With so much to fixate on, there are many ways to rage these days. I'm sure we all know someone who has fallen into obsession (and whose company we want less and less of as a result). I know a COVID rager, an anti-vax rager, several Trudeau ragers, and even a few pro-Trump ragers who ignited a few years back and can't seem to cool down.

Unfortunately, there's no problem-fixing going on when people are in a state of rage. That's just a time when we want to break things and yell at people. If you're stuck in a rage state, best to get some help with that. It's costing you friends and your personal health, and not changing a damn thing about whatever has you riled.

How does one go about feeling better in gloomy times? Personally, I seek out news stories about things that are making a difference on the issues facing us. A recent read reminding me that the world did successfully address acid rain and the hole in the ozone layer through collective action was heartening, and important to hold onto in times when all the doom threatens to paralyze us. 

Also good: Buy a copy of The Economist every now and again and get caught up on world news  presented with careful balance, research and thoughtfulness. So different than the hyped-up headlines that a Google News search pulls up.

Speaking of news, I highly recommend severely limiting your intake of that which calls itself "news" in these over-saturated times. 

Back in the day when newspapers were still a thing, I read two a day, mostly limited to goings-on in Victoria, BC and Canada. Now, every bit of bad news going on anywhere in the world is as close as a right-hand swipe on my phone.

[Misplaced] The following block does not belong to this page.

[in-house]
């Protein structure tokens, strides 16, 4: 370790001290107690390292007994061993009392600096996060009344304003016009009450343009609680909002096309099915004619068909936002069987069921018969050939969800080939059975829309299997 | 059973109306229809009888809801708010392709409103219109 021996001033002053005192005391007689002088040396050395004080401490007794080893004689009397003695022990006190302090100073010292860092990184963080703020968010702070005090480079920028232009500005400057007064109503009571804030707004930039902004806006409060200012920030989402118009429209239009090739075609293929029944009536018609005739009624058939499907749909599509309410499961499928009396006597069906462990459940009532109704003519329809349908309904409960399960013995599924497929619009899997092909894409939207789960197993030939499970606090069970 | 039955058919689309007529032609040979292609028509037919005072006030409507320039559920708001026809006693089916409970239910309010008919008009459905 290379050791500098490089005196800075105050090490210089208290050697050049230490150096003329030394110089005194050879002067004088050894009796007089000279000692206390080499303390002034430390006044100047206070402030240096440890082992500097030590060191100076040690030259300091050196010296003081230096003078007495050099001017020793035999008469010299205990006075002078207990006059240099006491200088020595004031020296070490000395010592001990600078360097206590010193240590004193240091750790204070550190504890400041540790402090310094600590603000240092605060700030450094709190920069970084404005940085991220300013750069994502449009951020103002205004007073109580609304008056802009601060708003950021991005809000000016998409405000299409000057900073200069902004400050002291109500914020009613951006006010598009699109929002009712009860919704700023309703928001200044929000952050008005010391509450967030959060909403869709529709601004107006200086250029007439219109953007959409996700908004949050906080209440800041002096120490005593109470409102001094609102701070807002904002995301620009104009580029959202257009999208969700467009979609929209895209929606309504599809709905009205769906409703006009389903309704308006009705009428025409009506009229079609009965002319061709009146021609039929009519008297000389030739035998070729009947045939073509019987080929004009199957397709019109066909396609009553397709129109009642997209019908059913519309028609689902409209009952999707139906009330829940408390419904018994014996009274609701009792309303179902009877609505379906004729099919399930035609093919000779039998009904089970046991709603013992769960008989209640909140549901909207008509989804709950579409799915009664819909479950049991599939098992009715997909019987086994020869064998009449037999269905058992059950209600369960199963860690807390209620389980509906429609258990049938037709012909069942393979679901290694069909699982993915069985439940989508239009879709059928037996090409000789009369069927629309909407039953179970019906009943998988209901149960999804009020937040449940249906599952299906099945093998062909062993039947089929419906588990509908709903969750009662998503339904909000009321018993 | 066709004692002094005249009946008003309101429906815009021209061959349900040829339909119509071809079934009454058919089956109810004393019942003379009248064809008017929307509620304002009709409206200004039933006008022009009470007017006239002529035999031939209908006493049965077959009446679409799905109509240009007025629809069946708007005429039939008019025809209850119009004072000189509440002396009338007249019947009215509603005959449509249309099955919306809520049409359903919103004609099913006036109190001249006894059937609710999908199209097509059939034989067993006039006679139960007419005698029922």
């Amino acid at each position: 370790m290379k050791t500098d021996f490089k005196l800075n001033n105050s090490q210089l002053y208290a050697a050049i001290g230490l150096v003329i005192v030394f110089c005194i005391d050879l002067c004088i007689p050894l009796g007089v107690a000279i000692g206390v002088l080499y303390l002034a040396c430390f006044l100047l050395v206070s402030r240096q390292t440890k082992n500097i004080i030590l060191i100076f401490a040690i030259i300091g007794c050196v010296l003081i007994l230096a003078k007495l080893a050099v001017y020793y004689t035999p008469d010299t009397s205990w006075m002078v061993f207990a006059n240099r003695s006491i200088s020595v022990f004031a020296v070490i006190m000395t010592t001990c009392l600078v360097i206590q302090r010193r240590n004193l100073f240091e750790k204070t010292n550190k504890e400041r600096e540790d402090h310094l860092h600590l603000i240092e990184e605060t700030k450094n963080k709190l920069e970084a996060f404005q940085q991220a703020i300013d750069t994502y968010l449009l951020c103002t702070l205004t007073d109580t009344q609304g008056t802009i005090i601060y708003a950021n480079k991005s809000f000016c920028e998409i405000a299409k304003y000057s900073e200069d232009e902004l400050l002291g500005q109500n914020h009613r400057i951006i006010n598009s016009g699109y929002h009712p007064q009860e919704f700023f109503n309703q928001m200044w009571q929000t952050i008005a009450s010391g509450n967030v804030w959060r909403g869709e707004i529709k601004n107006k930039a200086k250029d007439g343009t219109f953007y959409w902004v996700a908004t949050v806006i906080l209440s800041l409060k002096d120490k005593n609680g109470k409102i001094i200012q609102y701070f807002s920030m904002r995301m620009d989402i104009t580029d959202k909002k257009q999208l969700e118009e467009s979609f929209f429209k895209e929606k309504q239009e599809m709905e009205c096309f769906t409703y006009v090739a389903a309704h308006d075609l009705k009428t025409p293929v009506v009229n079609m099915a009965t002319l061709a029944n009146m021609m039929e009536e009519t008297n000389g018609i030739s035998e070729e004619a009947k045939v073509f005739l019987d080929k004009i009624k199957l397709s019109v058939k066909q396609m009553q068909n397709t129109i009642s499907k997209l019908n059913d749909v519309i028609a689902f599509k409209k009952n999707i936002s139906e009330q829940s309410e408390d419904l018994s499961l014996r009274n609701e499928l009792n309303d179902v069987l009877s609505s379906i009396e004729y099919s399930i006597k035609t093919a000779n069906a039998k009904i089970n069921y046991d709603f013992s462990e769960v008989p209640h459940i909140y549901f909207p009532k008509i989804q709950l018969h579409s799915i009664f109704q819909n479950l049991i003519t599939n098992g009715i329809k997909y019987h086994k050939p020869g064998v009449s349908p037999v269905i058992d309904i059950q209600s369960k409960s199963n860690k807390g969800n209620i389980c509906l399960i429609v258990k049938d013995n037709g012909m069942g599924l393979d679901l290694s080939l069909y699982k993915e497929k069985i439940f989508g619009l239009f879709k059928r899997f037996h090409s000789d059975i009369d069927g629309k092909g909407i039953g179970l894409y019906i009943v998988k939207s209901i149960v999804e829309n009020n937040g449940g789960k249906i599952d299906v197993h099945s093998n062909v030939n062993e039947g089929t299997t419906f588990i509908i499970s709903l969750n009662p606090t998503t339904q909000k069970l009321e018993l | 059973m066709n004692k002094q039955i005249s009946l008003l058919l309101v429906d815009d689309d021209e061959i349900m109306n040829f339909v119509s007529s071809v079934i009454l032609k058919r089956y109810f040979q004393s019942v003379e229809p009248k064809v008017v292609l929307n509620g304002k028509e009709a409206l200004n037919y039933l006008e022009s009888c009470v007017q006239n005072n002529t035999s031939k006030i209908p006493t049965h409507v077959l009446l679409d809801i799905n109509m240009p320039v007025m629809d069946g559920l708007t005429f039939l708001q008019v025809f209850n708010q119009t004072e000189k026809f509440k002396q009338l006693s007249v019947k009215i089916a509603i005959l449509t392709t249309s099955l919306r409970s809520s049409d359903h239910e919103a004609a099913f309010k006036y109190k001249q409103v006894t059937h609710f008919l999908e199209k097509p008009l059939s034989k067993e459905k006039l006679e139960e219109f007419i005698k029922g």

It's so easy to do that swipe in a distracted moment, just like I once used to mindlessly light up a cigarette to pass the time in between this and that. But just like those cigarettes, it's so bad for me. I can feel the worry and the outrage building in me almost immediately, even if I was having a perfectly OK time just minutes before. 

Of course, each of us as citizens of the world also need to be stepping up right now. Avoiding the bad news overload is one thing, but taking action where you can must never be avoided. If you've got anyone you care about who is still going to carry on living after you're dead, surely that's motivation enough to do your part right now to actually address problems where you can rather than just worry about them.

Find the news you can use, and use it. May the rest of it roll off you.


Anonymous said...

I have read this posting a few times and am taken with how close the sentiments expressed are to my own. It is satisfying, in a way, but it is also disturbing, as the mental rut one can descend to may be terminal.
I also wonder why this posting has not drawn a single comment in 2 months, as to me, it it bang on.
Thank you, Jody

Jody Paterson said...

Thank you for your thoughts, DJF! As for why it didn't get a comment until you wrote one, that's just how it goes out here in the blog world, based on my experience. I do think posts like this one sometimes just feel like too much of a bummer for people to bother reading.